The approach according to the exemplary aspect of the invention may provide an improved model of the measurement data in dependence of location. Multiple advantages may be achieved in this way. In particular, due to a partitioning or split-up of the model into a first location-specific function and a second location-specific function, the determination of the model parameters may be done in two separate (for instance consecutive) stages. This allows for an individual adaption of the first and the second location-specific function. The approach allows in particular for an economical computation of the model parameters even in complex scenarios, such as indoor positioning.

According to an exemplary embodiment of the method according to the first aspect, the combination of the first location-specific function and the second location-specific function is a linear combination of the first location-specific function and the second location-specific function. For instance, the model may be defined as

Ρ( ) = 0(χ) + Ψ(χ) + ν, wherein P(x) represents the measurement data of the location-specific quantity with x being a location variable. G(x) represents the first location-specific function, whereas Ψ(χ) represents the second location-specific function. The first and second location-specific function depend on the location variable x. The term v may be provided as a location independent component of the model, which does not depend upon x. The term v may be a zero mean variable, accounting for zero mean white Gaussian measurement noise, for instance. The linear combination of functions may facilitate the computation and computational resources for determining model parameters of the model.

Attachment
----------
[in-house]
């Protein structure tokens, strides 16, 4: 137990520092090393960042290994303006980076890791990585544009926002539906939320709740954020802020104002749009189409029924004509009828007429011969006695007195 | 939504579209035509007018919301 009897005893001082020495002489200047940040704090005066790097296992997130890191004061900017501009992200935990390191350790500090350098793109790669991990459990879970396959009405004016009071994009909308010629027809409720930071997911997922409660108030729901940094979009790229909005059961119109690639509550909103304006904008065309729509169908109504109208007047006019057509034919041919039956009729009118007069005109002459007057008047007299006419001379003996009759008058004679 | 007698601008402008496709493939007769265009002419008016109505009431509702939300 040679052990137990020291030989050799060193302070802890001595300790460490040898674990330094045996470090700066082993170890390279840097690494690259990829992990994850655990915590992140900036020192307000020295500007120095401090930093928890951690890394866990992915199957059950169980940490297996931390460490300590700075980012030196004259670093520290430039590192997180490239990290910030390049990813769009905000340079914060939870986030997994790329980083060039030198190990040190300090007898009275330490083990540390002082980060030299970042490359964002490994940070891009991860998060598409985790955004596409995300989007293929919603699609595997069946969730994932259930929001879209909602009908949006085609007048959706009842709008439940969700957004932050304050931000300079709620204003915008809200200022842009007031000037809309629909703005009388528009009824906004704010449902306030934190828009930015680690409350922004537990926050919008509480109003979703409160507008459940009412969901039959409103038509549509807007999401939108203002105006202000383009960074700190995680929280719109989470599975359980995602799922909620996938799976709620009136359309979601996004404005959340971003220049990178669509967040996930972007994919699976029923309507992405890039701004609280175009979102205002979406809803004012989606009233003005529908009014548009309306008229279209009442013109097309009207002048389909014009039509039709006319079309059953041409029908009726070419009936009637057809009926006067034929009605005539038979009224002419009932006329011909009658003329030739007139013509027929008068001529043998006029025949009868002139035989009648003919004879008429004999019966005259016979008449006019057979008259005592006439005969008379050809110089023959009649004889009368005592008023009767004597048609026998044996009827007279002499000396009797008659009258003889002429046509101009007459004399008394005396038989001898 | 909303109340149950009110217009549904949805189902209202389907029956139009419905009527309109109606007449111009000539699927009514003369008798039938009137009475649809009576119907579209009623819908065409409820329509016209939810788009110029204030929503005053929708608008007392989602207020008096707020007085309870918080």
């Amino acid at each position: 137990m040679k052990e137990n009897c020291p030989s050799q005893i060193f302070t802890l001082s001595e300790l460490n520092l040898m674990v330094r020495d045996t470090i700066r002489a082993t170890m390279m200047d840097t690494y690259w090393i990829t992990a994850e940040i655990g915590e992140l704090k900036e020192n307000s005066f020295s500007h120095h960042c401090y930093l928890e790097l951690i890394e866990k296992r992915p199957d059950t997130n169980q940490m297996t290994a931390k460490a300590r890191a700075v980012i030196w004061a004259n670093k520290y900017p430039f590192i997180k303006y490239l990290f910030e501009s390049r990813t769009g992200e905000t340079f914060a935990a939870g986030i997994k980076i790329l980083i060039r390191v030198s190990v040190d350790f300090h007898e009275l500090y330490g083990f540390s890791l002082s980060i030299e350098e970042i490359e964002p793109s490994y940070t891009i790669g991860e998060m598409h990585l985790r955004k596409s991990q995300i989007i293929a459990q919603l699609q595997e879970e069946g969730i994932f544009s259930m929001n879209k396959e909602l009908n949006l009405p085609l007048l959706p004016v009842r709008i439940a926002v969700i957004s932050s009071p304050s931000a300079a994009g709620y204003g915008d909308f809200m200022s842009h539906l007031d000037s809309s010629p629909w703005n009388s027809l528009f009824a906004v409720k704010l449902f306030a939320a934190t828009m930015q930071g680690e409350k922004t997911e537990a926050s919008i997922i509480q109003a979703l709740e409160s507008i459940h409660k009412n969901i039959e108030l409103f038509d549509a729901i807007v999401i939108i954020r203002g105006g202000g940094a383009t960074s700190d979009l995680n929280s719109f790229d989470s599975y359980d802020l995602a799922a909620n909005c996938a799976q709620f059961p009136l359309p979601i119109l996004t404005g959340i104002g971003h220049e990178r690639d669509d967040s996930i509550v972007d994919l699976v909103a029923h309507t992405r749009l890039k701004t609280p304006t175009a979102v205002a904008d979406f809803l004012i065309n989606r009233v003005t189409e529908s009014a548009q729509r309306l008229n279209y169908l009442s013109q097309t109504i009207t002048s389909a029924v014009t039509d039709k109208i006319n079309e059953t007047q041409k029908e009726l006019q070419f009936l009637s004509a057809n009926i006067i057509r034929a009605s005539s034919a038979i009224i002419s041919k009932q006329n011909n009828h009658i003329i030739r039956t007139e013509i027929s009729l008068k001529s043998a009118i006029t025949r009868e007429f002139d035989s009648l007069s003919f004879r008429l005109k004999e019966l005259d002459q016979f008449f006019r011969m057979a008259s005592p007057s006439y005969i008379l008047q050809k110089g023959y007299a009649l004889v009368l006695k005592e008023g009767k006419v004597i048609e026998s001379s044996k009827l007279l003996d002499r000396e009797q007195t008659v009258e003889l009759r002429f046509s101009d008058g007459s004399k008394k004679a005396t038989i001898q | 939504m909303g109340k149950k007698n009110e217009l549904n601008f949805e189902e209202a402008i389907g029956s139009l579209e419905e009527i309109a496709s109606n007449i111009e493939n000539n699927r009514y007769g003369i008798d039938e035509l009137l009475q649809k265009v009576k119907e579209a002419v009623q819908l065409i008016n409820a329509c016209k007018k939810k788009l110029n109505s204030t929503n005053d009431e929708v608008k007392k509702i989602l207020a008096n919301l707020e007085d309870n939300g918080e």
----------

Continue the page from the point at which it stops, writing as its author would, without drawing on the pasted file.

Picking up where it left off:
According to an exemplary embodiment of the method according to the first aspect, the determining of the model parameters comprises determining at least a part of the model parameters associated with the first location-specific function; and subsequently determining at least a part of the model parameters associated with the second location-specific function. The model, which allows for a subsequent determination of model parameters, may further reduce the computational costs for determining the model parameters and using the model for positioning purposes. For instance, in a first step all necessary model parameters associated with the first location-specific function are determined and subsequently in a second step all necessary model parameters associated with the second location-specific function are determined. The determination can for instance be seen as a two-step or two-stage determination. For instance, the determination of the model parameters associated with the second location-specific function may require the prior determination of all or some of the model parameters of the first location-specific function.

After determining the model parameters associated with the first location-specific function, the variance and/or covariance of the determined model parameters may be calculated, for instance a covariance matrix of the determined model parameters.